Posted by: Lisa Hill | November 6, 2021

The River, by Rumer Godden

I meant to read The River for Brona’s #RumerGoddenReadingWeek in December and had set it aside on the bedside table so that I wouldn’t forget, but nostalgia overtook me last night and I read it early. At only 111 pages long, however, it turned out to be ideal for #NovNov (Novellas in November)…

Rumer Godden (1907-1998) is one of my best-loved authors from an earlier stage in my reading life: I read her novels compulsively each time they came my way.  She was a consummate storyteller, and although she can be criticised for her uncritical gaze on British India, she was an astute observer of human nature and her stories are incisive portraits of people.

The River is a coming-of-age story and an elegy for childhood.  The main character is Harriet, on the cusp of adolescence and troubled by the complexities of life.  Her ambitions to be a writer and her first success with a piece published to family acclaim in the local newspaper might be based on Rumer Godden herself. It was too long ago to remember the details, but I’ve read Anne Chisholm’s Rumer Godden, a Storyteller’s Life. So though I know that Godden took up writing professionally to support herself after a failed marriage to a feckless, possibly dishonest man, I recognise Harriet’s childhood desire to write that emerges in the pages of The River.  

Harriet is between two worlds in more senses than one.  Born in India and familiar with the sights, sounds and smells of Bengal where her father manages a jute factory, she knows and loves its festivals and music.  But she is not Indian and her privileged status as an English child in an expat family means that she will always be separate and apart from the culture that surrounds her, though she is too young to understand why.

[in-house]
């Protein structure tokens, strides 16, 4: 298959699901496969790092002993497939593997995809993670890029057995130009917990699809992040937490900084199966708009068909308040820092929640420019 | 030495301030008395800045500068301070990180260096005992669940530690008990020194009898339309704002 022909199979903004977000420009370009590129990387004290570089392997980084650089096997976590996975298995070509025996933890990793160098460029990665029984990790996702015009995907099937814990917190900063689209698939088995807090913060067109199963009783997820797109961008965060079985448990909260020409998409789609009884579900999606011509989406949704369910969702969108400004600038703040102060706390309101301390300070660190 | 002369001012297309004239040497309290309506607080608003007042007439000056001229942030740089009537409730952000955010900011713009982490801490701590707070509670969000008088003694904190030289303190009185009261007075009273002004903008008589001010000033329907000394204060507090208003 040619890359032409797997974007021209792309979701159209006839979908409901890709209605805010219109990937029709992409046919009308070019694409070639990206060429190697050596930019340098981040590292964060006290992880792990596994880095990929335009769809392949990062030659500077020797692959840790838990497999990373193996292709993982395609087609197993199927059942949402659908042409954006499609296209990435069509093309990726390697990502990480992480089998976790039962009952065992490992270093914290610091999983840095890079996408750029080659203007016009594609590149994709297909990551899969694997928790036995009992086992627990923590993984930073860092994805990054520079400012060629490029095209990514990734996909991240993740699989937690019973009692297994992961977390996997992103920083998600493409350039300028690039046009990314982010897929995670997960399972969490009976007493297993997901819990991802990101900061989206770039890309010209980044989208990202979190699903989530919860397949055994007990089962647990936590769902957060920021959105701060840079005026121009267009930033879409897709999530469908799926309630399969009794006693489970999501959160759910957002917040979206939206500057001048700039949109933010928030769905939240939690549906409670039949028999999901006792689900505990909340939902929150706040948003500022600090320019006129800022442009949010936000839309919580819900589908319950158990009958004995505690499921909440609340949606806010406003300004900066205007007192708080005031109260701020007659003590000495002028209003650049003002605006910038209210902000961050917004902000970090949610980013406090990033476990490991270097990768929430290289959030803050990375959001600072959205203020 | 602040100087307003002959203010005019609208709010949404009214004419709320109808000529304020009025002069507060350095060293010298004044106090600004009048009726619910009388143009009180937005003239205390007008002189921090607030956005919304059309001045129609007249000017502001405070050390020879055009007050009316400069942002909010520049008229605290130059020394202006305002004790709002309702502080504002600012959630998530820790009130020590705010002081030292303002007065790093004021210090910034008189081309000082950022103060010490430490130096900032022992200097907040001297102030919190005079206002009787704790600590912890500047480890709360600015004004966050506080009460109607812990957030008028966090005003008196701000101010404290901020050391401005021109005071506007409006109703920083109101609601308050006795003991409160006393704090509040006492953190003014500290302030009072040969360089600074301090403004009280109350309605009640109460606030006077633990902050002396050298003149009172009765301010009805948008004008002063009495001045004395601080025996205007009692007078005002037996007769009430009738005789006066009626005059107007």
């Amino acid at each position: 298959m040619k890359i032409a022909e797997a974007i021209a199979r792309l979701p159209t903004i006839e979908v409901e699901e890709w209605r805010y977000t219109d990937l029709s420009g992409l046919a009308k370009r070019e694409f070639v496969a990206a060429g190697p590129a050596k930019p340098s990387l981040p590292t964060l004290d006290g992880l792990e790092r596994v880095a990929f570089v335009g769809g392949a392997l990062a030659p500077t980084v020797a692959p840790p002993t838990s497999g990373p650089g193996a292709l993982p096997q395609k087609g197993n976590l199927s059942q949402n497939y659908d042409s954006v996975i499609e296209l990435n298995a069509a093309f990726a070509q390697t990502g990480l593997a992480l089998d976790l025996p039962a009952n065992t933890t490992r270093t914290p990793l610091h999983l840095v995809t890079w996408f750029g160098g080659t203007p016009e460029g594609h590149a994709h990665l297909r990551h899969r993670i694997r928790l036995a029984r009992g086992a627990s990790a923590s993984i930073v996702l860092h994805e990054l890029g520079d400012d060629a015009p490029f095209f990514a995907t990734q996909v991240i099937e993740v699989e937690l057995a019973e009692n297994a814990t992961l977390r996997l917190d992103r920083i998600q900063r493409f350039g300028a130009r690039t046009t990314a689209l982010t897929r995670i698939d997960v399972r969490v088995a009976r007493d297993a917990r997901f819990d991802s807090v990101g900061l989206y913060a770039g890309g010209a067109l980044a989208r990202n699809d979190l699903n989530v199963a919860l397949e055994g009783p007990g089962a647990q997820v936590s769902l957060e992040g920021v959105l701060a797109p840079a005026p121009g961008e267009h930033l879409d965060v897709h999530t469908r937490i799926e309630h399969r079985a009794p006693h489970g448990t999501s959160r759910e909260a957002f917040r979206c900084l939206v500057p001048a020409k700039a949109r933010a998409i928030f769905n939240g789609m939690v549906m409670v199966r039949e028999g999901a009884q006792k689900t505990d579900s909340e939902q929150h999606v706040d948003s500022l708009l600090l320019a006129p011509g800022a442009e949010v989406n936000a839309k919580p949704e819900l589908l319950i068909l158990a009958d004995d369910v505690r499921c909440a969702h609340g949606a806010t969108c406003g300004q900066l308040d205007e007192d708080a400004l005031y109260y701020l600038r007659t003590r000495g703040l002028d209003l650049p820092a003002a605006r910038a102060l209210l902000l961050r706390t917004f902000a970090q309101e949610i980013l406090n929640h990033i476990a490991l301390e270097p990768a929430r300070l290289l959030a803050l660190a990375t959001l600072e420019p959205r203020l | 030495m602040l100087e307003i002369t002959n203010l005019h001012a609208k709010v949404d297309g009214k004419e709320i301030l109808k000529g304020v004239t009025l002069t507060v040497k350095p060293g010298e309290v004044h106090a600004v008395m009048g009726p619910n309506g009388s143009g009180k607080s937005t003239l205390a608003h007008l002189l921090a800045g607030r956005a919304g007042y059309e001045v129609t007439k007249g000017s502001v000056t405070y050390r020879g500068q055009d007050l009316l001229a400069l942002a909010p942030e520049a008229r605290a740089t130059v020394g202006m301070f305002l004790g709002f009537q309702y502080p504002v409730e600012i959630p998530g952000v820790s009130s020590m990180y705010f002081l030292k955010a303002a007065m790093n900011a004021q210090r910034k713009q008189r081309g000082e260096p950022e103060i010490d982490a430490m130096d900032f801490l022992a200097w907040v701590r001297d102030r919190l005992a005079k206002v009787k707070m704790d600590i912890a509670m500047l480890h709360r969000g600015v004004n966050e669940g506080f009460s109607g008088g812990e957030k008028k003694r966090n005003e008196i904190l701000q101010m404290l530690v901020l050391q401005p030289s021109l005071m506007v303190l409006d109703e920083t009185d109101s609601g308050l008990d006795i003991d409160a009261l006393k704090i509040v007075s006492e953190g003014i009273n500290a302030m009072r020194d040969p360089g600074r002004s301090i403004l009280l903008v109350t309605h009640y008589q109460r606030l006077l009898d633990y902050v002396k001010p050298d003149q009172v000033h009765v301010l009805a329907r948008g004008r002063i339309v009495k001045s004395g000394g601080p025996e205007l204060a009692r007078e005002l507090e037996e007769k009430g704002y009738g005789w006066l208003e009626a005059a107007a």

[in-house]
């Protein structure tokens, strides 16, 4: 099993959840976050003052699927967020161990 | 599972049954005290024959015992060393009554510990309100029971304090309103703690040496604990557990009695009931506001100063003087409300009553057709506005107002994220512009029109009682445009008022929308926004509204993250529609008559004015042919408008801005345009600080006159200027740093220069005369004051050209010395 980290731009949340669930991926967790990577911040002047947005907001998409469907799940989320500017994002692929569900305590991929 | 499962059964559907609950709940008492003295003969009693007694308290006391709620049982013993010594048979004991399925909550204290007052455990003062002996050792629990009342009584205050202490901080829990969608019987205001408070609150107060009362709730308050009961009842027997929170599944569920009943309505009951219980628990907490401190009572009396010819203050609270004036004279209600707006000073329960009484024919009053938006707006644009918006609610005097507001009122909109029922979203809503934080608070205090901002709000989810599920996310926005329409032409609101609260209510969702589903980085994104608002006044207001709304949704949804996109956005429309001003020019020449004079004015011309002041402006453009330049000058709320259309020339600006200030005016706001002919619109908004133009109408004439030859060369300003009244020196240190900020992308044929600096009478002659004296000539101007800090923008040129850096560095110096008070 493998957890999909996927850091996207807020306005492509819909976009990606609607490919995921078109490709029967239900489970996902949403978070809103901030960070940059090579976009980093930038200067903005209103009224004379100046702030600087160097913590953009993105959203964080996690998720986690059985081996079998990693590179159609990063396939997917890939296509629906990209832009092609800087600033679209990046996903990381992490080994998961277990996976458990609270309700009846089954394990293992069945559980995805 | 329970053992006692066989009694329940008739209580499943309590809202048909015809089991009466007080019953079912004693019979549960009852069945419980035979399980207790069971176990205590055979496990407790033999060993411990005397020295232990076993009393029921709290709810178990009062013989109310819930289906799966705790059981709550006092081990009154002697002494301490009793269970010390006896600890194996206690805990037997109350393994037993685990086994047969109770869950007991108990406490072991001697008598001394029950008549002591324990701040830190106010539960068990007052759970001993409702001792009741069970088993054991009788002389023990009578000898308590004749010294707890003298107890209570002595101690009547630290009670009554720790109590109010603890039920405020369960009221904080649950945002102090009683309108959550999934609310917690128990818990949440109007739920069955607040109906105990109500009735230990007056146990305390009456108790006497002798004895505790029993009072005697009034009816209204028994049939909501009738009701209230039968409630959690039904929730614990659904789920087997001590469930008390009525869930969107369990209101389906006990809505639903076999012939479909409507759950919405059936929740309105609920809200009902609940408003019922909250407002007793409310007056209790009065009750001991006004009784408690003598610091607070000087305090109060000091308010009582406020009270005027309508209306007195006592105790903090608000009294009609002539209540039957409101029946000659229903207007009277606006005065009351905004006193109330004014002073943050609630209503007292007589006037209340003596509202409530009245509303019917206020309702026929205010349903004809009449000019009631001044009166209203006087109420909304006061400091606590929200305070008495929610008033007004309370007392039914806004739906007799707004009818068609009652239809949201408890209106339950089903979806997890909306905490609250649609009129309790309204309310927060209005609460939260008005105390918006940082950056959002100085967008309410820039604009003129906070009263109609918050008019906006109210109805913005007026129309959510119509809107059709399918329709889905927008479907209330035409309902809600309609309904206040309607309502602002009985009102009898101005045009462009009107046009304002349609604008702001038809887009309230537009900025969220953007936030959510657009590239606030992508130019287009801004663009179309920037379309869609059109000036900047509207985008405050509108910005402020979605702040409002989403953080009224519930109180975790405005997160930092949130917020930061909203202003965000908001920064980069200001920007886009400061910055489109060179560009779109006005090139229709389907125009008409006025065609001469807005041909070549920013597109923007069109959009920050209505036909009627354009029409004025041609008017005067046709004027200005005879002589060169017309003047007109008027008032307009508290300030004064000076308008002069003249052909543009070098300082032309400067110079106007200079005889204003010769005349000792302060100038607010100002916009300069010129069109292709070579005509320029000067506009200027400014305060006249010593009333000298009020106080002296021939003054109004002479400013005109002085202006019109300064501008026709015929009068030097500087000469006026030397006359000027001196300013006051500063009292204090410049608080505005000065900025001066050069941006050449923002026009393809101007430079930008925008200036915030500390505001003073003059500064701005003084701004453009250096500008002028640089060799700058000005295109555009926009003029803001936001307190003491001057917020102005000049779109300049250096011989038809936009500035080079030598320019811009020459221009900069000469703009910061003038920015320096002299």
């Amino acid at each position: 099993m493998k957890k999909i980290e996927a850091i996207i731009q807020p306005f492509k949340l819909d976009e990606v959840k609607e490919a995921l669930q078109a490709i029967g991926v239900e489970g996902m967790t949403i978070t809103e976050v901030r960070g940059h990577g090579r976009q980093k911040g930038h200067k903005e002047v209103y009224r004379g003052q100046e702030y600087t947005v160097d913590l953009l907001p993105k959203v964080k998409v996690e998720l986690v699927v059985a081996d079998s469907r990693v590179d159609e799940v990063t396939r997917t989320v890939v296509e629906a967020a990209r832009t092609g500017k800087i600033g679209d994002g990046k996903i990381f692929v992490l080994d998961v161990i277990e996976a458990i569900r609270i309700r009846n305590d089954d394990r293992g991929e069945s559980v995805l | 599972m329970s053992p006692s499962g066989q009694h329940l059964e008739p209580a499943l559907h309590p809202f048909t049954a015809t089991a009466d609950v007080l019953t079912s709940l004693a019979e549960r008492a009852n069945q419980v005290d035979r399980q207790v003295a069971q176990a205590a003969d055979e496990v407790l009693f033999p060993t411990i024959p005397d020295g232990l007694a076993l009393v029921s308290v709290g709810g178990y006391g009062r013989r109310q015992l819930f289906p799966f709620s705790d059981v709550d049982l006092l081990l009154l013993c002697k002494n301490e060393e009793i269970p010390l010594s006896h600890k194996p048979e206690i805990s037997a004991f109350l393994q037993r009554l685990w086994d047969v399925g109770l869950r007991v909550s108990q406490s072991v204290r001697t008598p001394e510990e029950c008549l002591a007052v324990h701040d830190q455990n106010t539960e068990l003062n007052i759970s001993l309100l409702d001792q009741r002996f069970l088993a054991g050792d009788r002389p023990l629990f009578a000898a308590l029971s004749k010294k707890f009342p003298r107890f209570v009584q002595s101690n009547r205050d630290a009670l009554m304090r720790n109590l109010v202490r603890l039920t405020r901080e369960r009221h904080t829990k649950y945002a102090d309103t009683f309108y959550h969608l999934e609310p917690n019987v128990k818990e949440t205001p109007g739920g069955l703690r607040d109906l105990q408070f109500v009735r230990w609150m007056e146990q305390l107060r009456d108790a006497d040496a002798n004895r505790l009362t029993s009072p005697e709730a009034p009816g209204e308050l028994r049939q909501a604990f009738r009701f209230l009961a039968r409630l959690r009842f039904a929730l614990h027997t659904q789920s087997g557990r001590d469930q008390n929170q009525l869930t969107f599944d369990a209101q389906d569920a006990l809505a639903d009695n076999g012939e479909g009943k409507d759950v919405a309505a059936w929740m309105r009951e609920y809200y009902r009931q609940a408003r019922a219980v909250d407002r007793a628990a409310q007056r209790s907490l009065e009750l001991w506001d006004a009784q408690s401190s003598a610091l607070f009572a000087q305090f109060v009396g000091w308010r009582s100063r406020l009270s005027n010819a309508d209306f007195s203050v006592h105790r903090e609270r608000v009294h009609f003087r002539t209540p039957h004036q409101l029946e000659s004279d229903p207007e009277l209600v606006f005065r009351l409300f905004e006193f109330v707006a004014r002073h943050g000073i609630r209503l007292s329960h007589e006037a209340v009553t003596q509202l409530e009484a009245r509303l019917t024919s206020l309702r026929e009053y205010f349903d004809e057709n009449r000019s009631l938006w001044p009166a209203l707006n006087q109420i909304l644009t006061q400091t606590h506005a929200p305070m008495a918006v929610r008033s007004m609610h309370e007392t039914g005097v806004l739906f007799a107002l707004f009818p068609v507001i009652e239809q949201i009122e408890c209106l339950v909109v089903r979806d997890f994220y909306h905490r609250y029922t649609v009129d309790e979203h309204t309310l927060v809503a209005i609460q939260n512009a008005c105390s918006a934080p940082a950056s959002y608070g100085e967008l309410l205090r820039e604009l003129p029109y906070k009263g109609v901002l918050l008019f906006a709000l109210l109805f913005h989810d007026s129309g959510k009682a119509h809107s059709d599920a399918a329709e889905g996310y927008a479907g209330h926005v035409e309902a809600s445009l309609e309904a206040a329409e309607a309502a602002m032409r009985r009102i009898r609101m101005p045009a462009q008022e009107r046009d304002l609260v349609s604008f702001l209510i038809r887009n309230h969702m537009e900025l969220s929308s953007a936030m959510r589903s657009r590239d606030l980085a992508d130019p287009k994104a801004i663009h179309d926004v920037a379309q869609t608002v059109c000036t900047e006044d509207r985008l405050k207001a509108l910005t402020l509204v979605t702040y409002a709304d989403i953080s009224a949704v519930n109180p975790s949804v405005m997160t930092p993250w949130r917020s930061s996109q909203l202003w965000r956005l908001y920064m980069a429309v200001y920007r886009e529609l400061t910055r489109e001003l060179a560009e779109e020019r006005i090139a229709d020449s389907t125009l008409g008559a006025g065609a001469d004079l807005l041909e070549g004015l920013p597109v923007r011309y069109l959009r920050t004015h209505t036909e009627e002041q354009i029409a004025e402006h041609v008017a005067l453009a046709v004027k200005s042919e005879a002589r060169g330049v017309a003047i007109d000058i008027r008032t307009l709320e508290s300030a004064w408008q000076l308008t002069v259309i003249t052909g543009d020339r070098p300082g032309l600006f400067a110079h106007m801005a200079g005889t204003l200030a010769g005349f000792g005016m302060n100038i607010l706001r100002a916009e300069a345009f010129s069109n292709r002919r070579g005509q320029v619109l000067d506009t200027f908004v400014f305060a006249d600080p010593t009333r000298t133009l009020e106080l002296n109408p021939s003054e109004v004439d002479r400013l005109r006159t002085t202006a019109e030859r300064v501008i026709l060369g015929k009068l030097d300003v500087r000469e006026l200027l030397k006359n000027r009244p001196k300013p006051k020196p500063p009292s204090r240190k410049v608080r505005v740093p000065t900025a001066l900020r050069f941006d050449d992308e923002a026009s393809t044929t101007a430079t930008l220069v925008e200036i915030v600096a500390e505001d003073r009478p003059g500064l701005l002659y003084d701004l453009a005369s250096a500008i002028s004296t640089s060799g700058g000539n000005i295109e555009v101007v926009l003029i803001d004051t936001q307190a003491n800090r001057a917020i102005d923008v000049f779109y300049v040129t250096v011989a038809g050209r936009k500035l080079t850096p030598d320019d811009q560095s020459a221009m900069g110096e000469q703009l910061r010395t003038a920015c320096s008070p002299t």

Being European in India, the flavour of Harriet’s home was naturally different from most; it was not entirely European, it was not entirely Indian; it was a mixture of both.  (p.56)

But Harriet is also neither one thing or another in the family.

Half of Harriet wanted to stay as a child; half wanted to be a grown-up.  She often asked, ‘What shall I do when I am?  What will it be like?’ She often asked the others, ‘What shall you be when you are grown up? ‘ It was always Harriet who started these discussions.  No one else really liked them except Victoria, who was too young to know what she was, even now.

‘I shall be a cross red nurse when I grow up,’ said Victoria.

‘She means a Red Cross Nurse,’ said Nan. (p.12)

Though she occasionally likes to play with her younger brother Bogey, Harriet is not one of the little ‘uns, yet is too immature and annoying for her older sister Bea who likes to immerse herself in books and moon after Captain John, a disabled veteran of the war.

(Although which war isn’t specified, and there is a timelessness about this story, it seems quite clear to me that the war that disabled Captain John was WW2 because he was tortured.)

Most of the drama in The River is concocted by Harriet, whose ceaseless questioning creates squabbles and mysteries, and her rivalry for the attention of Captain John leads to a melodramatic scene with a jealous friend called Valerie stealing Harriet’s private diary and reading aloud some rather embarrassing bits.  However, the presence of this young man does prompt Mother to deliver a talk about Life and babies and the sacred role of women, a scene which is delivered with some coyness by Godden, punctured by Harriet’s lack of enthusiasm for the possibility of womanhood.  As usual she is distracted by her own thoughts at first, and then Mother talked on calmly and firmly, and soon Harriet forgot to look at Bea.  She was listening with all her ears.